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Peter M

Where do Australian Collectors get thier swords polished?

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Hello all,

 

I am after some contact details specifically from Australian collectors as to where they get thier swords polished. I realise that this infomation might be "sensitive" however any help in this matter would be greatly appreciated.

 

Thanks

Peter McV

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Hi Peter,

 

Start bold statement

 

There is only one place to get your swords polished ... Japan.

 

End bold statement

 

I don't know of any Australian polishers worth their salt. There is a member of this forum (Andrew Ickeringill) who is currently being trained in Japan in the Hon'ami tradition. He is in the second year of his apprenticeship I believe. Once Andrew finishes, he will be the only Japanese trained togishi in Australia that I am aware of - he will also have a long list of swords ready to be polished :)

 

There are some good polishers in other countries (e.g. Louis Skebo, Bob Benson, etc) - some of whom are also part of this forum. The decision about who should polish your sword is really a personal one and it depends on the type, age and quality of the blade.

 

I will send you a PM soon with someone who might be able to assist you to get swords polished in Japan.

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Thanks Justin,

I have read enough to know NMB policy on polishing blades and too little to know of the process for getting blades polished from the far corner of the earth which is Australia. I almost made it to the Sydney Shinsa (sp?) which would have made a great start , however work and family commitments clashed.

 

The blade I would like to get polished has been discussed previously on this forum here

viewtopic.php?f=3&t=2589&st=0&sk=t&sd=a

 

I realise that it is extremely unlikly that there is a Japanese trained polisher here in Aust that is why I am asking for where the guys here get thier swords polished and the process they use.

 

All PM's would be greatfully recived.

 

Many Thanks

 

Peter M

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G'day Guys,

 

I'm also after info on the best way to have blades here in Oz sent to Japan for polishing. It seems that the process and togishi used is somewhat protected info. Perhaps it comes down to the lack of Aussie nihonto societies, the huge distances involved and therefore minimal face to face collector meetings, all preventing good relationship building and information passage. I know about the regular meeting's in Sydney but for some they may as well be on Mars. It's not anyones fault, it all comes down to money in the end, unfortunately.

 

Perhaps there is a small business opportunity for someone with good Japanese contacts to act as an agent!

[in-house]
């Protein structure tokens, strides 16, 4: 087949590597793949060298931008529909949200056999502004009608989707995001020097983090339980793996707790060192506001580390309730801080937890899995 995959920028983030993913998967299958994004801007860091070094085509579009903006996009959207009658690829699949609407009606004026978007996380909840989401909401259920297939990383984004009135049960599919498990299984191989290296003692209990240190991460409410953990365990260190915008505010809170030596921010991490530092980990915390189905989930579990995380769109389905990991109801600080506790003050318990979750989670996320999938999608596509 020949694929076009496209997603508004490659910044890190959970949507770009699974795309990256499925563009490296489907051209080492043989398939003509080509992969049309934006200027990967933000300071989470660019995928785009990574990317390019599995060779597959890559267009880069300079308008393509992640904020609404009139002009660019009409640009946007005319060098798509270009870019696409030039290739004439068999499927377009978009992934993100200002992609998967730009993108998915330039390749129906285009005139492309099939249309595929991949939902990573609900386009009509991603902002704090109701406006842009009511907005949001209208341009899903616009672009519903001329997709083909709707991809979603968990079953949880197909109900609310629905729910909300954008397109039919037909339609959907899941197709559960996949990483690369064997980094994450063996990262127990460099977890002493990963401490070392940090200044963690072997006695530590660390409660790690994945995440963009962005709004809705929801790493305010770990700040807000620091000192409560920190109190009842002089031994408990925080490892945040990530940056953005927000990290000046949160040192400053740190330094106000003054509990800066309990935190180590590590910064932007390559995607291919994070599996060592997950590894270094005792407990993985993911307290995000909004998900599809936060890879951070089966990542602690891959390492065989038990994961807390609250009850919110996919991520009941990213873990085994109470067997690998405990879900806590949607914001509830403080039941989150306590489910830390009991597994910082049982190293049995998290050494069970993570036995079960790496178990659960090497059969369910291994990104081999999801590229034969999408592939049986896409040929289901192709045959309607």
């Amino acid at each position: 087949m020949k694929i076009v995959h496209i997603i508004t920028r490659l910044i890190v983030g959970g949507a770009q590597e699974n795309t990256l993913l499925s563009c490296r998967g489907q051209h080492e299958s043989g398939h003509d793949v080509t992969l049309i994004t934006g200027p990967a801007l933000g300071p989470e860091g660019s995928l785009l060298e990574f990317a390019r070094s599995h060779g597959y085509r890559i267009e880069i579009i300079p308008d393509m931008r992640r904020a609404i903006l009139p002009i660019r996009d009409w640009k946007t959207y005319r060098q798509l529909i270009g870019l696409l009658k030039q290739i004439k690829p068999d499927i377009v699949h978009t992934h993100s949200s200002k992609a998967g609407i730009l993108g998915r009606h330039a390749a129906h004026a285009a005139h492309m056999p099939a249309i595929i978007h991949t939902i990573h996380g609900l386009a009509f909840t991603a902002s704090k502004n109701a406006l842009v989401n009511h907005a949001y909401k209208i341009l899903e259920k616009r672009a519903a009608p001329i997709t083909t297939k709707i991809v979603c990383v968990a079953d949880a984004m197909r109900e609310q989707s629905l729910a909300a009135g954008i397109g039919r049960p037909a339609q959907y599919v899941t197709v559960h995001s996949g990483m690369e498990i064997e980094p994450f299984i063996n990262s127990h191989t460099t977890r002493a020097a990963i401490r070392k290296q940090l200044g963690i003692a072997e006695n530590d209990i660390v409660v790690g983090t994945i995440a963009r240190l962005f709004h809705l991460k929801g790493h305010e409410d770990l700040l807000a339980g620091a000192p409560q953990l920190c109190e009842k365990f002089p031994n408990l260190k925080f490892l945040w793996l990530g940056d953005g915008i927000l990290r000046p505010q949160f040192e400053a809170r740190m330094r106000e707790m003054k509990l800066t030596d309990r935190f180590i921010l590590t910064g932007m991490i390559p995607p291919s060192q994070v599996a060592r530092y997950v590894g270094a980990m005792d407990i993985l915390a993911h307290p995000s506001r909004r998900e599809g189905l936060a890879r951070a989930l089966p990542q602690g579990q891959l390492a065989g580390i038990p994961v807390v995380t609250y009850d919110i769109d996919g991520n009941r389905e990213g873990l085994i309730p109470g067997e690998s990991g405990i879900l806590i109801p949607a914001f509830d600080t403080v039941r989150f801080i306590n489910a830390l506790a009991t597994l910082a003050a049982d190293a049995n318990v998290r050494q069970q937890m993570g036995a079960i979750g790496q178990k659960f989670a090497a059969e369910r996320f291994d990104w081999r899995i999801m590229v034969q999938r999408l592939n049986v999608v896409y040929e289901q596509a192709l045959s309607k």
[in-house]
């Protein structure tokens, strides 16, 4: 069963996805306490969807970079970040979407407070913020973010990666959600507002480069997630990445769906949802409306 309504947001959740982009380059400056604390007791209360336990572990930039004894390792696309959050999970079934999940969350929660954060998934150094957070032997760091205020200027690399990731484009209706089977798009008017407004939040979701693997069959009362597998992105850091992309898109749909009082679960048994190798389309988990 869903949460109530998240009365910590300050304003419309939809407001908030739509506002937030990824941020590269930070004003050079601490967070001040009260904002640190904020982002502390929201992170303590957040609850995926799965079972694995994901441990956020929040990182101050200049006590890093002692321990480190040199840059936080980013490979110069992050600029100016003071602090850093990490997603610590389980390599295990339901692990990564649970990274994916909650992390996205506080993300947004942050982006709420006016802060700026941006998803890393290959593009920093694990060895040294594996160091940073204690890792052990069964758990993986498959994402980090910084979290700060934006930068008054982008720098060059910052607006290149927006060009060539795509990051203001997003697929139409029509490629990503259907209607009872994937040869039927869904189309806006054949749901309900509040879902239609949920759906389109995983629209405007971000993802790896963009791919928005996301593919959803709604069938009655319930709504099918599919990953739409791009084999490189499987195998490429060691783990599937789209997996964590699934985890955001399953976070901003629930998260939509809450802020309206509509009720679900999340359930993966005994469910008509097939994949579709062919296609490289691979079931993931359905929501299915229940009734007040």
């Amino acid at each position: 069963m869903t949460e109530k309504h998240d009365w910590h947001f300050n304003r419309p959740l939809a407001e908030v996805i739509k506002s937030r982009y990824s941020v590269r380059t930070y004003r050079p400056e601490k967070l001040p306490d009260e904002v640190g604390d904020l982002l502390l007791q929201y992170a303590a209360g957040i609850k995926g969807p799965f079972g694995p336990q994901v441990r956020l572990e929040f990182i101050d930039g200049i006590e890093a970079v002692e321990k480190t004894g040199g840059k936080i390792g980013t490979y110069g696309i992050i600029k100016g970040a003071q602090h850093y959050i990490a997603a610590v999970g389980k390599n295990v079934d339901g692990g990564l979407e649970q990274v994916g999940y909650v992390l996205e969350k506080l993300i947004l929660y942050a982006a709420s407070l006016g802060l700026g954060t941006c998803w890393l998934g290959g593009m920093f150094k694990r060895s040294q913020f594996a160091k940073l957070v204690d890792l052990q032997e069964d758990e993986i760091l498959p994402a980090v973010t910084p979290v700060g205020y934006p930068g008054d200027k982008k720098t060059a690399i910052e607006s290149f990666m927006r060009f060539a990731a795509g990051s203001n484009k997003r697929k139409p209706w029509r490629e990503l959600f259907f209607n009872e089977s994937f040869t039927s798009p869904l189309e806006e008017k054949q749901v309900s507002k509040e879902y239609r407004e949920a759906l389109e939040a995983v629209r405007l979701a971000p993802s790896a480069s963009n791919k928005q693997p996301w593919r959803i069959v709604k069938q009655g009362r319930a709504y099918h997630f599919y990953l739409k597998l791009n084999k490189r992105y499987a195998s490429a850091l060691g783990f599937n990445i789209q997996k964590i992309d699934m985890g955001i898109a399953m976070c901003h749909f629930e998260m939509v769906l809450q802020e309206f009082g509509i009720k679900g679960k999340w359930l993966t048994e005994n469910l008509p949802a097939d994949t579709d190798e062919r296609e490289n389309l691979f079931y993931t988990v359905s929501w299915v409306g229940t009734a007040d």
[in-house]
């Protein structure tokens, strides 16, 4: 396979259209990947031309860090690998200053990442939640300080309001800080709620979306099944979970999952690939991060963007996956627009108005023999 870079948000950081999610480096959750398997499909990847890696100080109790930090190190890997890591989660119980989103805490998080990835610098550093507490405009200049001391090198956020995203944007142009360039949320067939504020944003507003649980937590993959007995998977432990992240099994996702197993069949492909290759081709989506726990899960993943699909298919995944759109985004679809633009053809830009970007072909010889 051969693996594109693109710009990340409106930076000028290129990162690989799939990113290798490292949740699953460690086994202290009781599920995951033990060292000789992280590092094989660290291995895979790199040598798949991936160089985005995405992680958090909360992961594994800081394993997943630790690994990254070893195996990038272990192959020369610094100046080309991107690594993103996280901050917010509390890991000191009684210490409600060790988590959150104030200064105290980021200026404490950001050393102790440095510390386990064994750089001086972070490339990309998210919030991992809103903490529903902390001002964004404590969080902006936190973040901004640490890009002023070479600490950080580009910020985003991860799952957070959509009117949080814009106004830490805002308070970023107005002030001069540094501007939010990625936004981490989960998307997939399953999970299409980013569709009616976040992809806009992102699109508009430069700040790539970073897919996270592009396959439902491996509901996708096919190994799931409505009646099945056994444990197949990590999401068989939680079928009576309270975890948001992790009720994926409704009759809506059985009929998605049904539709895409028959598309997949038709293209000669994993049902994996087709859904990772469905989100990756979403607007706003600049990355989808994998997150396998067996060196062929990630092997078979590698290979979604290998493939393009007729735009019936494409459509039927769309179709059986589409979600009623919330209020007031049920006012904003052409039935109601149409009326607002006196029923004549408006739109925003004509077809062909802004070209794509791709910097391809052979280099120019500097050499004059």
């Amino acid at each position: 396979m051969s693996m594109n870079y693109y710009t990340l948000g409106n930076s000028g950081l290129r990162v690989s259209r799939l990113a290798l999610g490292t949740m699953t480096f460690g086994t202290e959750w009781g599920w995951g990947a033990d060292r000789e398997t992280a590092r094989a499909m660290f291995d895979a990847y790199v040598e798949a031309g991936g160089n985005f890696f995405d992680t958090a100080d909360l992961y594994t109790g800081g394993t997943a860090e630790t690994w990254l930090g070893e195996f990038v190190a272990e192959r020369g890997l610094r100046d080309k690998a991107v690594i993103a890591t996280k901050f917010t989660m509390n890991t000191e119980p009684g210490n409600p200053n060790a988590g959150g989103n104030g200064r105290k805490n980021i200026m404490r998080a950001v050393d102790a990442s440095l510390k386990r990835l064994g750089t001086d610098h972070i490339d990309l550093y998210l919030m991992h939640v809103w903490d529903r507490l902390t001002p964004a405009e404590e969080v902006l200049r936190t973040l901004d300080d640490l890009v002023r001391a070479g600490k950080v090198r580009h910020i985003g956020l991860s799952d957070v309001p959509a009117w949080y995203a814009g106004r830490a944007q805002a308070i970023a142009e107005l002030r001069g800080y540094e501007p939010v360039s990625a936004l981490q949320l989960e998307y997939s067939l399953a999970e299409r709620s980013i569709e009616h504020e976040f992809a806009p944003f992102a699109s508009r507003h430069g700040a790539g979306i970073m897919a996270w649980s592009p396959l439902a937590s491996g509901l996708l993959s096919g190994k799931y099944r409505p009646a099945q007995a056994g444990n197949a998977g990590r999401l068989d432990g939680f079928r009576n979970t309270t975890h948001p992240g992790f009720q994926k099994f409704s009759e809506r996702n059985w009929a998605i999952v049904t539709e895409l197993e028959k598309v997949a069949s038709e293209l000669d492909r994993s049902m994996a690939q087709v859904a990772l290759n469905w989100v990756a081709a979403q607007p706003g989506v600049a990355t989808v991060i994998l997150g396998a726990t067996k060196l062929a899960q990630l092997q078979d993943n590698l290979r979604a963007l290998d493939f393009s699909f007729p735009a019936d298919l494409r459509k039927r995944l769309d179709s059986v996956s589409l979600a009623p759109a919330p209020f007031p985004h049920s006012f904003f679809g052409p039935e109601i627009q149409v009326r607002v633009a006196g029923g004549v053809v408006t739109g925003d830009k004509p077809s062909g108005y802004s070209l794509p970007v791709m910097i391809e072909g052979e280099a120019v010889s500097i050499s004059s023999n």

Looking forward to a fully qualified togishi here down under, keep going Andrew!! Let me know if you need any support from your home country.

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Hi Peter. One of your greatest challenges will be finding a sword worth the expense of polishing. You can look at this link http://www007.upp.so-net.ne.jp/m-kenji/service.html .Mishina Kenji, whose website outlines the expenses you are up for. BTW I have never used his services but he has been around a long time and speaks english.

 

I think finding the right sword for polish is your priority at the moment, and I don't think the sword you are pondering is the one, just my opinion. I think there are better prospects.

 

Do yourself a favour and get down to the Art Gallery of New South Wales where you can see a great display of swords, all with 1st class polish. Study them closely. Presently there is a Juyo token on display. Most of these swords have been found here in Australia. Here is a link to that thread. viewtopic.php?f=9&t=4666

 

Find the right sword is my best advice at present.

 

Regards

 

Mark

 

PS, just for comparison. Here at Aoi Art you can see there are grades of polish etc. http://www.aoi-art.com/hanbaikousaku/polish.html But again, my advice is to find a sword worthy of a top polish. I tried to do it on the cheap when I first started and it wasn't a satisfying experience.

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Mark is right when saying that the most difficult thing is to find the sword worth the whole polishing process/cost. Be very carefull when choosing your polisher because the cost varies in a huge range.

 

IMO, Unless you have a very very good sword to polish, don't go to Mishina san, he is one of the best polishers in Japan, his waiting list is probably considerable, Darcy's used his services and when you know his collection ..... (between Juyo and TokuJu).

 

Medium blade = medium polisher - top blade = top polisher

 

But before making your move, show your swords to different old Nihonto collectors to have an opinion if it is worth the expenses (Money is difficult to come by nowadays and eay to waste)

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Hi peter, :| It’s not that easy to send to Japan I don’t know if you have done biz with Japan in the last few months but it’s getting hard to ship swords

I just had to wait just under 3 months for a sword because you can no longer ship by air(maybe still a few?) I tried a lot of the shipping co,s and japans just as bad

Then say 3 or 4 monthsif you are lucky to have it polished and on top of that we have customs Japan and aust, and if you live in Melbourne

Customs want to see a exemption from vic police to import it back in if you live in Melbourne (you need an exemption to own in vic) to go through all this it better be something special ? I hope it go's well for you jim :D

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Hi Peter and all,

 

I believe collectors can be hesitant to give away their polishing contacts in Japan because in giving you these details it means they would basically be vouching for you and in doing so putting their relationship with their contact at risk if something goes wrong.

 

As Justin states, there are no polishers in Australia worth their salt, in fact I would say there are no polishers in Australia at all as I would not call what they do polishing.

 

I also can’t say I’ve ever seen a real top quality polish on a sword in Australia, but of course I haven’t seen every sword in the country!!